The EU repeated its more limited proposal on disclosure that would include some sanctions for failure to disclose but not the revocation of the patent.

The developing countries' proposal is in IP/C/W/474 (dated 6 July 2006). It proposes the adoption of a new Article 29 bis in the TRIPS Agreement on Disclosure of Origin of Biological Resources and/or Associated Traditional Knowledge.

The main clauses of the proposed text are: "Where the subject matter of a patent application concerns, is derived from or developed with biological resources and/or associated traditional knowledge, Members shall require applicants to disclose the country providing the resources and/or associated traditional knowledge, from whom in the providing country they were obtained, and, as known after reasonable inquiry, the country of origin. Members shall also require that applicants provide information including evidence of compliance with the applicable legal requirements in the providing country for prior informed consent for access and fair and equitable benefit-sharing arising from the commercial or other utilization of such resources and/or associated traditional knowledge.

"Members shall require applicants or patentees to supplement and to correct the information including evidence provided under paragraph 2 of this Article in light of new information of which they become aware.

"Members shall publish the information disclosed in accordance with paragraphs 2 and 3 of this Article jointly with the application or grant, whichever is made first. Where an applicant or patentee provides further information required under paragraph 3 after publication, the additional information shall also be published without undue delay.

"Members shall put in place effective enforcement procedures so as to ensure compliance with the obligations set out in paragraphs 2 and 3 of this Article.

In particular, Members shall ensure that administrative and/or judicial authorities have the authority to prevent the further processing of an application or the grant of a patent and to revoke, subject to the provisions of Article 32 of this Agreement, or render unenforceable a patent when the applicant has, knowingly or with reasonable grounds to know, failed to comply with the obligations in paragraphs 2 and 3 of this Article or provided false or fraudulent information."

The TRIPS Council meeting also continued its debate on whether enforcement of IPRs is a matter to be discussed in the Council.

Switzerland said that it asked for this item to be put on the agenda because of its new paper. Several developing countries objected to even discussing the issue. Responding to them, Switzerland said that it was aware of the opposition and was not seeking to make this a permanent agenda item, and asked members to view the subject with an open mind.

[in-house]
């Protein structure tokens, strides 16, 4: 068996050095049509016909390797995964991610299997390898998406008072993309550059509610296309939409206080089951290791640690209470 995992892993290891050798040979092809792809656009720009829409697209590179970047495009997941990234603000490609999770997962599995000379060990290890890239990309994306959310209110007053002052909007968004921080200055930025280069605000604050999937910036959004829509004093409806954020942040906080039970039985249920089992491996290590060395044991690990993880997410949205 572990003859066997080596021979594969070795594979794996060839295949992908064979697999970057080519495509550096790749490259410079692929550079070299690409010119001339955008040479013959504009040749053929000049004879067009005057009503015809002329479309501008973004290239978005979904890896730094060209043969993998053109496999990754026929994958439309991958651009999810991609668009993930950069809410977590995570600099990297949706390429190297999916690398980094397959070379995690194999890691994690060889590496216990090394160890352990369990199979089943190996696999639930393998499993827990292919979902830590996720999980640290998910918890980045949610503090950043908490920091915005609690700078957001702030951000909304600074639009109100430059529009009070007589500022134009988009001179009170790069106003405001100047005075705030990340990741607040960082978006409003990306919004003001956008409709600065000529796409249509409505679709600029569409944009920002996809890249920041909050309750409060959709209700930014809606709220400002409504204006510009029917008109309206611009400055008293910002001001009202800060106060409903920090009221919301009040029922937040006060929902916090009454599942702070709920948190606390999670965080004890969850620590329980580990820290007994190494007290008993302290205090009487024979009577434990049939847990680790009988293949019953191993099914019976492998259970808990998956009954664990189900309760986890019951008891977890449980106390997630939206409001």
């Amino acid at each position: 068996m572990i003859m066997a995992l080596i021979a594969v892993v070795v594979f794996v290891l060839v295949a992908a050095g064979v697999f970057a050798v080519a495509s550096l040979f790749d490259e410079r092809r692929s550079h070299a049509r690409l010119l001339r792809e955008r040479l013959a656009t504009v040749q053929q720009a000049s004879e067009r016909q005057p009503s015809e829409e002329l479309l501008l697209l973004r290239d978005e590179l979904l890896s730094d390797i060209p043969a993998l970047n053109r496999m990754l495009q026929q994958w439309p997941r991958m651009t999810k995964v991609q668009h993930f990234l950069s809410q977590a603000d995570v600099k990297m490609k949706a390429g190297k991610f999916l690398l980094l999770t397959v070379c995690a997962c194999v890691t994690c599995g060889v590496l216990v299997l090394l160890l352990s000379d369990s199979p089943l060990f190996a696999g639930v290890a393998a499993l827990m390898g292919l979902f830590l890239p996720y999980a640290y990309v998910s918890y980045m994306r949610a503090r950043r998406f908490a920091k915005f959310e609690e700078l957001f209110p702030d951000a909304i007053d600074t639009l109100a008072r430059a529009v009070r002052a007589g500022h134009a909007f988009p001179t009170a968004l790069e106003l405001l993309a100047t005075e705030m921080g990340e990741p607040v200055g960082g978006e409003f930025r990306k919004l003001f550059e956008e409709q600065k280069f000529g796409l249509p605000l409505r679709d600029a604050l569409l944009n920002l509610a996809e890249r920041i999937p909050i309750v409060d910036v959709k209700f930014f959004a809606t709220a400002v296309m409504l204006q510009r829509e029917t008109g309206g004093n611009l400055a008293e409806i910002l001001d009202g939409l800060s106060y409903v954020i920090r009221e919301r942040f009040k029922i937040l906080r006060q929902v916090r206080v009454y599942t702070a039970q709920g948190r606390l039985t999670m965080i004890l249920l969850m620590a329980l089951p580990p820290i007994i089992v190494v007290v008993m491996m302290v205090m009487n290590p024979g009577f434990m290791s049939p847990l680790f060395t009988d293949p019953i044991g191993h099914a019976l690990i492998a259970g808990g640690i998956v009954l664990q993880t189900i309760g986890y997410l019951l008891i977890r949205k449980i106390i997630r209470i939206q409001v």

The new Swiss paper (IP/C/W/492 dated 31 May) makes a case that border measures have a crucial role as an effective enforcement strategy against the proliferation of counterfeited and pirated goods.

The customs authorities have a primary role in enforcing IPRs. Switzerland advocated that IPR holders should be allowed to be involved by providing information and filing applications to Customs authorities to take measures on imports and exports.

The paper gives details of the Swiss system of border measures that rely on information and coordination, particularly from rights-holders. It called for more information exchange among customs authorities at regional, national and international levels.

Several developed countries supported the Swiss paper. Japan, Canada, the EU, New Zealand and the US said it is important for members to share their experiences in concrete terms on how they enforce the TRIPS Agreement, and mentioned their own programmes.

However, the developing countries were adamant that enforcement should not be on the agenda of the TRIPS Council. Before the agenda was adopted and later in the discussion, China, Brazil, Argentina, India, the Philippines and Cuba repeated their concern about discussing this subject at all.

The developing countries said there is no mandate for discussing this in the TRIPS Council as the TRIPS Agreement allows countries to decide how to implement it. They added that the Council should spend its time better on issues that are important to developing countries.

However, Switzerland, the EU, Japan and Canada said the discussion comes under the TRIPS Agreement's mandate for the Council to monitor the implementation and compliance with the agreement. The EU said members should not start to "censor" one another.

The Council also discussed the issue of geographical indications. According to trade officials, the review of these provisions under Article 24.2 remains deadlocked on procedure.

The EU and Switzerland continued to press for a "systemic" review of the application of the provisions on this based on information from members compiled in a Secretariat document. Other countries such as Australia, the US and Canada wanted an examination provision by provision.

On the issue of TRIPS and public health, it was announced that seven countries have now now formally notified their acceptance of the amendment of the TRIPS Agreement, on compulsory licensing of drug patents for export to countries that lack the capacity to manufacture the products.

The chairperson of the TRIPS Council, Ambassador Agah of Nigeria, urged other countries to follow so that the end-of-year deadline can be met. +